In November 2013, Falco moved for leave to file a Second Amended Complaint. In his proposed Second Amended Complaint, Falco alleged that the power of attorney he granted the Credit Union under the Loan Agreement created a fiduciary relationship between the two parties, which the Credit Union breached by tendering Falco's resignation. The district court denied the motion, noting that it was filed more than a year after the deadline to amend pleadings had expired and that Falco offered no explanation for the delay. Thus, the First Amended Complaint remained the operative pleading in the case. Falco does not appeal the denial of his motion for leave to amend.
In March 2014, the Credit Union filed a motion for summary judgment on Falco's remaining claims. In response, Falco argued for the first time that the contractual rights he had given the Credit Union under the Loan Agreement-the power of attorney and right to tender his resignation if he defaulted-were void as against public policy. The district court acknowledged Falco's public policy argument but noted that Falco had not previously alleged this argument and did not supply any applicable law to support it.
On June 19, 2014, the district court granted the Credit Union summary judgment on all remaining claims. Specifically, the district court found the Credit Union's secured interest in Falco's Contract Value survived bankruptcy (Count I); the Credit Union did not tortuously interfere with Falco's Agent Agreement because it had a legal right to terminate the Agency Agreement (Count II); and Falco failed to show an underlying wrongful act or intentional tort as required under civil conspiracy (Count V).
Our review of the grant of summary judgment is de novo; we can affirm the judgment on any basis supported by the record. Brooks v. Roy, 776 F.3d 957, 959–60 (8th Cir.2015). “Summary judgment is appropriate when one party has presented no evidence sufficient to create a question of fact with regard to an essential element of that party's claim.” Id. at 960. “Mere allegations, unsupported by specific facts or evidence beyond the nonmoving party's own conclusions, are insufficient to withstand a motion for summary judgment.” Thomas v. Corwin, 483 F.3d 516, 527 (8th Cir.2007).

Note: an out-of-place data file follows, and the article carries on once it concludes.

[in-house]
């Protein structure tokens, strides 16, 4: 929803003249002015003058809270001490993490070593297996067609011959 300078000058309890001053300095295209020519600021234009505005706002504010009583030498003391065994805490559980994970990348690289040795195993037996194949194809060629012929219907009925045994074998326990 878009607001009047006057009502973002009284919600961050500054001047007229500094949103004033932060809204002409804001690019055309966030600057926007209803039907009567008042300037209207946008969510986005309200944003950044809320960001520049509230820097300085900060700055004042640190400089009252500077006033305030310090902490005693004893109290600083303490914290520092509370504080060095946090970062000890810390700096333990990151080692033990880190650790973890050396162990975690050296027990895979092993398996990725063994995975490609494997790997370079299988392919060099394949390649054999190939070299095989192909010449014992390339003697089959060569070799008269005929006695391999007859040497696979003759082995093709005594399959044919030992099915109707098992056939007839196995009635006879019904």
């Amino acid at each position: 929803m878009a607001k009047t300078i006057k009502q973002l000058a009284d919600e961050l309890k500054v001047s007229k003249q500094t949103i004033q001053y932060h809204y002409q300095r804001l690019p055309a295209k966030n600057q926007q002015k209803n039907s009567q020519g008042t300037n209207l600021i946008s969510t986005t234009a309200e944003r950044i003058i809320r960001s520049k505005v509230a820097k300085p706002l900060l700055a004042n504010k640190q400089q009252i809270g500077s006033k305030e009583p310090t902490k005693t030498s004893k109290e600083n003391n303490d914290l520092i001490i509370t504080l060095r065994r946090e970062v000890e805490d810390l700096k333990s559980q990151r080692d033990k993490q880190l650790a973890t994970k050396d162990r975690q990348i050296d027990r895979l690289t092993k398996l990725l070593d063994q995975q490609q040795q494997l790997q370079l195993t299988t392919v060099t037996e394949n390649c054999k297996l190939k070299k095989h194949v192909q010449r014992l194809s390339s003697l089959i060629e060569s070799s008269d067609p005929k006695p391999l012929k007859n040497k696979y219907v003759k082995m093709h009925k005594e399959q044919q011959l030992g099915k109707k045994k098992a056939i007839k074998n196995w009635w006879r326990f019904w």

Falco's primary argument on appeal is that the power of attorney he granted the Credit Union made the Credit Union his fiduciary agent; and that the Credit Union breached its fiduciary duty of loyalty to him by tendering his resignation to Farmers. This, he asserts, is the reason why the district court erred in granting summary judgment to the Credit Union on Counts I, II, and V. However, it is undisputed that Falco's First Amended Complaint did not allege a breach of fiduciary duty against the Credit Union. Though Falco attempted to amend his Complaint to include such a claim, the district court denied his request. Falco's argument that the Credit Union breached its fiduciary duty to him, and thus is not entitled to summary judgment, was simply not addressed by the district court. Because the district court did not rule on this issue, we decline to consider it. See Campbell v. Davol, Inc., 620 F.3d 887, 891–92 (8th Cir.2010) (an argument not raised or fully developed at the district court cannot be considered on appeal as basis for reversal); Bearden v. Lemon, 475 F.3d 926, 929–930 (8th Cir.2007) (“[W]e do not normally consider issues which the district court did not rule upon.” (quotation omitted)).
Similarly, Falco argues that because the Credit Union breached its fiduciary duty owed to him, enforcement of the provisions in the Loan Agreement that permitted the breach (i.e., tendering Falco's resignation for its own benefit) would violate public policy and be unenforceable. Because these provisions are unenforceable, the argument goes, none of the defendants—including Farmers, Crossetti, and the Credit Union—were entitled to summary judgment on any of the claims (Counts I–V) against them. Yet this argument is premised solely on the assertion that the Credit Union breached its fiduciary duty to Falco, an argument not properly before us.4
The district court articulated specific reasons for granting summary judgment to Farmers, Crossetti, and the Credit Union on each of the five counts pled. On appeal, Falco does not address these reasons or assert why the district court's analysis led to an improper result. Instead, Falco relies solely on an allegation that was neither pled nor argued below, and he offers no additional independent argument that the district court erred in dismissing all claims in the First Amended Complaint. “Questions not raised, briefed or argued will ordinarily be given no consideration by an appellate court.” Jasperson v. Purolator Courier Corp., 765 F.2d 736, 740 (8th Cir.1985) (quotation omitted).
The decision of the district court is affirmed.
1. At all times relevant to Falco's claims, Crossetti was the agency manager for the Farmers defendants.
2. The Honorable Brian C. Wimes, United States District Judge for the Western District of Missouri.
3. The document was called an “Open End Variable Rate Note, Security Agreement and Federal Disclosure Statement for Loans Secured by Appointment Agreement Receivables.”
4. To the extent Falco's argument that enforcement of the Loan Agreement is against public policy might be construed as separate and distinct from his breach-of-fiduciary-duty argument, we note there is nothing in Falco's First Amended Complaint alleging any provision of the Loan Agreement violated public policy. As the district court noted, Falco's first attempt to argue that the contractual rights he gave the Credit Union under the Loan Agreement were void as against public policy was in his response to the Credit Union's motion for summary judgment. “[W]hile we recognize that the pleading requirements under the Federal Rules are relatively permissive, they do not entitle parties to manufacture claims, which were not pled, late into the litigation for the purpose of avoiding summary judgment.” Northern States Power Co. v. Fed. Transit Admin., 358 F.3d 1050, 1057 (8th Cir.2004).
KELLY, Circuit Judge.